House price growth has fallen in recent months but is expected to start rising again by 2018, according to the latest three-year housing forecast by Countrywide.
London and the South will experience the biggest falls, with house price growth slowing to 3.5 per cent in 2016 from 10.8 per cent in 2015, according to the new report by the UK's largest estate and lettings agents group.
Prices are expected to fall further, to minus one per cent in 2017, but are tipped to recover by two per cent in 2018.
These findings are similar to those of the Centre for Economics and Business Research (CEBR). Senior Economist Nina Skerosays: “Although Brexit has certainly sent shockwaves, CEBR expects the housing market to slow down but not plummet.”
The average asking price of a home in the capital is now £472,204, according to the latest ONS House Price Index.
Nationwide, house prices are still less than half the capital's average at £213,927 - and are also expected to be affected, albeit by not as much.
Price growth in the North and the Midlands, for example, is set to fall by 0.5 per cent in 2016 and experience negative growth of -0.25 per cent in 2017, as uncertainty surrounding the EU impacts investment and labour markets.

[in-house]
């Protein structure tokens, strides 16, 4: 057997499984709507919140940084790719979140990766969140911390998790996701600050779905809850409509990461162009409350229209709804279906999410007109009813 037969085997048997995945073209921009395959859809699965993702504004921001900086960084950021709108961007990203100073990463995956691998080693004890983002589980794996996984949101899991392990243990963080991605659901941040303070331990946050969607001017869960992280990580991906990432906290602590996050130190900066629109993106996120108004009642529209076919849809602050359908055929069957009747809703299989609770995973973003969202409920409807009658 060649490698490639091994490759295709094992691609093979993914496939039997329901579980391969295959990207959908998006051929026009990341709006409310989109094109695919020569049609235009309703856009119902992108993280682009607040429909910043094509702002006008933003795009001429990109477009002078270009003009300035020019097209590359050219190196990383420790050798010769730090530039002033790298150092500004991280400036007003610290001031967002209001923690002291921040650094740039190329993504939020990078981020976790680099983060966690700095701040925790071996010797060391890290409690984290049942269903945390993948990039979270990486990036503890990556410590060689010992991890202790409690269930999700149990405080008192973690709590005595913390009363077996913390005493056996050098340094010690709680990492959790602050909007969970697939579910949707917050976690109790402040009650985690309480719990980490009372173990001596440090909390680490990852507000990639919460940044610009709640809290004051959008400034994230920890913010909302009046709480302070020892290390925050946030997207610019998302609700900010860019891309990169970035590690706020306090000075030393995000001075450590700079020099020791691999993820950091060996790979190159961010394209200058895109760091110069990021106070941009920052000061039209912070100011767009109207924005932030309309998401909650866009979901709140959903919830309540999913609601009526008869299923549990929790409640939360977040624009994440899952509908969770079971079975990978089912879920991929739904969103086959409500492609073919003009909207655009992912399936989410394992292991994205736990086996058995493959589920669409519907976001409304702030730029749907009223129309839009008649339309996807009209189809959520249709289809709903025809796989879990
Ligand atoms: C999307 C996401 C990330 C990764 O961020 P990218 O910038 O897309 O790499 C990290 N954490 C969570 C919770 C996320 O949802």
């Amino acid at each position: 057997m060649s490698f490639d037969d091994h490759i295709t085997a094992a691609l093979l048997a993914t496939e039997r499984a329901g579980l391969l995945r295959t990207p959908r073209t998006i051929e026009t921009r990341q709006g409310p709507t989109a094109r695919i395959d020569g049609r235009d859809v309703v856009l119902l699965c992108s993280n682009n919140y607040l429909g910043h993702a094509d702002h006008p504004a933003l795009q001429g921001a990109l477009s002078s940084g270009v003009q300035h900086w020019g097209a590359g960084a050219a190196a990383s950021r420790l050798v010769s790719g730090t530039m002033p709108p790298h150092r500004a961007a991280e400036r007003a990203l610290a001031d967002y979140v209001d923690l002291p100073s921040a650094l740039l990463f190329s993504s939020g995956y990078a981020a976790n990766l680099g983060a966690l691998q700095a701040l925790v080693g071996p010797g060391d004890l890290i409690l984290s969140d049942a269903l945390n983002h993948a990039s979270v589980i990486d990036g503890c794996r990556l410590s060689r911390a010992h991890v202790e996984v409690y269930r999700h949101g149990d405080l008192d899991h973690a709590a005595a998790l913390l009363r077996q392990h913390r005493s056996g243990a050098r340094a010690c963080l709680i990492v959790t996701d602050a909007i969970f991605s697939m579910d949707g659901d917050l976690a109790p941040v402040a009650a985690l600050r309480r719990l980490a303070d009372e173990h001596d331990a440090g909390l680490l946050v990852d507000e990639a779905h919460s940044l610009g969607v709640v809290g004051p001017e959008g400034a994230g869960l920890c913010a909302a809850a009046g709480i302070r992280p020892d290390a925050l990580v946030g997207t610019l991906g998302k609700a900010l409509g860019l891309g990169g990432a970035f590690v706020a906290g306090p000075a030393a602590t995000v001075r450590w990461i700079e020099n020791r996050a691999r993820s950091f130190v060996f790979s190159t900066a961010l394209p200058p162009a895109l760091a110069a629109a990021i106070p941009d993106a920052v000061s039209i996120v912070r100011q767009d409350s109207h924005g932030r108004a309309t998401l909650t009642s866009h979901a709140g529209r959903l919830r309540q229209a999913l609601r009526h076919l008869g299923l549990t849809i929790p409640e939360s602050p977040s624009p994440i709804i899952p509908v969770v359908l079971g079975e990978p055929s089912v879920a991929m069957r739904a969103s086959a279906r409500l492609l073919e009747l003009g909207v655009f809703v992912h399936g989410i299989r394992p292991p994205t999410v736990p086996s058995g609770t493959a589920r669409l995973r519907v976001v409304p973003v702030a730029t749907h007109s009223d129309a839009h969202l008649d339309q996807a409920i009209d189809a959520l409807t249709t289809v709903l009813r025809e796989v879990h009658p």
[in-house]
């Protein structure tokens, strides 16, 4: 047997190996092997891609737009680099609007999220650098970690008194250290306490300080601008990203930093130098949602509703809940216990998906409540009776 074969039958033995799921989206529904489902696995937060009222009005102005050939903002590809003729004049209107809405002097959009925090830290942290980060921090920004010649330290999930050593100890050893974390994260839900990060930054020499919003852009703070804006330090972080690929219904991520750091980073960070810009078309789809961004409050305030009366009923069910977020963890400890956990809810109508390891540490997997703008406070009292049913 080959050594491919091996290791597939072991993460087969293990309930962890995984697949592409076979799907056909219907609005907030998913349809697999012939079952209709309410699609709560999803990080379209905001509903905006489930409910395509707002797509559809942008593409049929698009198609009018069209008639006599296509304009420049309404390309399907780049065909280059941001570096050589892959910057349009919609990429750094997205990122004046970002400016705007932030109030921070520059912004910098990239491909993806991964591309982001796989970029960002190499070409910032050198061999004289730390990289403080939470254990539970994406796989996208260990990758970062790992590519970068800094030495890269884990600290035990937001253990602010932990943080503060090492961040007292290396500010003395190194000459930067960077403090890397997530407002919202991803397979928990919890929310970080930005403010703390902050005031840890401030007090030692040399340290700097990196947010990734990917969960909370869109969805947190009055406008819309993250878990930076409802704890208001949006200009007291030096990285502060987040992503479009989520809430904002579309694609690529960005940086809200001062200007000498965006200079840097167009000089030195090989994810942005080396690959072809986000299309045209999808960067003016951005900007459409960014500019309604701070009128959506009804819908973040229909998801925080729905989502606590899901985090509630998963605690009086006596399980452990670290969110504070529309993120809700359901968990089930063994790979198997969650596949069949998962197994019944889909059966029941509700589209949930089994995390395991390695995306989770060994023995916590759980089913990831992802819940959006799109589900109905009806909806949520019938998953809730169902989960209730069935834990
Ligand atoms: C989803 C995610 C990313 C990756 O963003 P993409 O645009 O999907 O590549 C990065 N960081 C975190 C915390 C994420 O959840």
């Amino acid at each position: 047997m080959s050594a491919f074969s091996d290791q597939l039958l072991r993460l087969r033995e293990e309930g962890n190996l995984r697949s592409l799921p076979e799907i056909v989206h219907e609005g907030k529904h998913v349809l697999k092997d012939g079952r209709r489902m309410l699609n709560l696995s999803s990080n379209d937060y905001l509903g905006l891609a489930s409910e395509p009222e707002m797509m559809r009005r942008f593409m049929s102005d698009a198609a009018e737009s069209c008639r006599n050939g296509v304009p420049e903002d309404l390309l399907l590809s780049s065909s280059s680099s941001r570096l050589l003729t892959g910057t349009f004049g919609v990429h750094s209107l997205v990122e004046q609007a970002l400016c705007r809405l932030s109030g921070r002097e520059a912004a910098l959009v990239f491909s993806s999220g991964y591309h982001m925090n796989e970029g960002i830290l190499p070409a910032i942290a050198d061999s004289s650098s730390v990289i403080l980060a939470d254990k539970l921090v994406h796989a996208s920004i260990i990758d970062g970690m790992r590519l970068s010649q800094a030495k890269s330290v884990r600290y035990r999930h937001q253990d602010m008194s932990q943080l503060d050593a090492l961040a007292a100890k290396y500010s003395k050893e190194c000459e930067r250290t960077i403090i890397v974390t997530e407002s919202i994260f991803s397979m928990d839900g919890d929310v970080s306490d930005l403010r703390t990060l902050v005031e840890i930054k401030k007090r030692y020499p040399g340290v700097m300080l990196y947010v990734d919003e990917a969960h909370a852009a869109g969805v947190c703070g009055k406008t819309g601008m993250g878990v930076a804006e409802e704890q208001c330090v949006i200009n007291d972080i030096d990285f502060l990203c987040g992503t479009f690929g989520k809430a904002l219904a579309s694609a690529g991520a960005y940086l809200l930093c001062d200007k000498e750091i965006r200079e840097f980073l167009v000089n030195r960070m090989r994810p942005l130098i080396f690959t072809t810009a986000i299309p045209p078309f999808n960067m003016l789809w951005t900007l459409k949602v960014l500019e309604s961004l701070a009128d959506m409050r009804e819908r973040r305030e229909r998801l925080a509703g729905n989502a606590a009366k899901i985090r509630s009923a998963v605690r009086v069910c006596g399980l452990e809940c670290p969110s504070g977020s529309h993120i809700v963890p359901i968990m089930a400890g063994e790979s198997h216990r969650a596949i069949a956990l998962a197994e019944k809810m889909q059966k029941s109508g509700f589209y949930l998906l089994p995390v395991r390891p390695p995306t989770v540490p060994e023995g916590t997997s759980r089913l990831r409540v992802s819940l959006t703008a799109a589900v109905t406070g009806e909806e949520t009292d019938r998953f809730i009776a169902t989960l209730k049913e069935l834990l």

However, prices in these regions are also expected to pick up by two per cent in 2018. And to put the 2017 figures into context - this means values returning to levels similar to those seen at the start of this year.
"Forecasts in the current environment are trickier than ever as the vote to leave the EU has thrown up many risks," says Fionnuala Earley, Countrywide's chief economist.
"Our central view is that the economy will avoid a hard landing, which is good news for housing markets."
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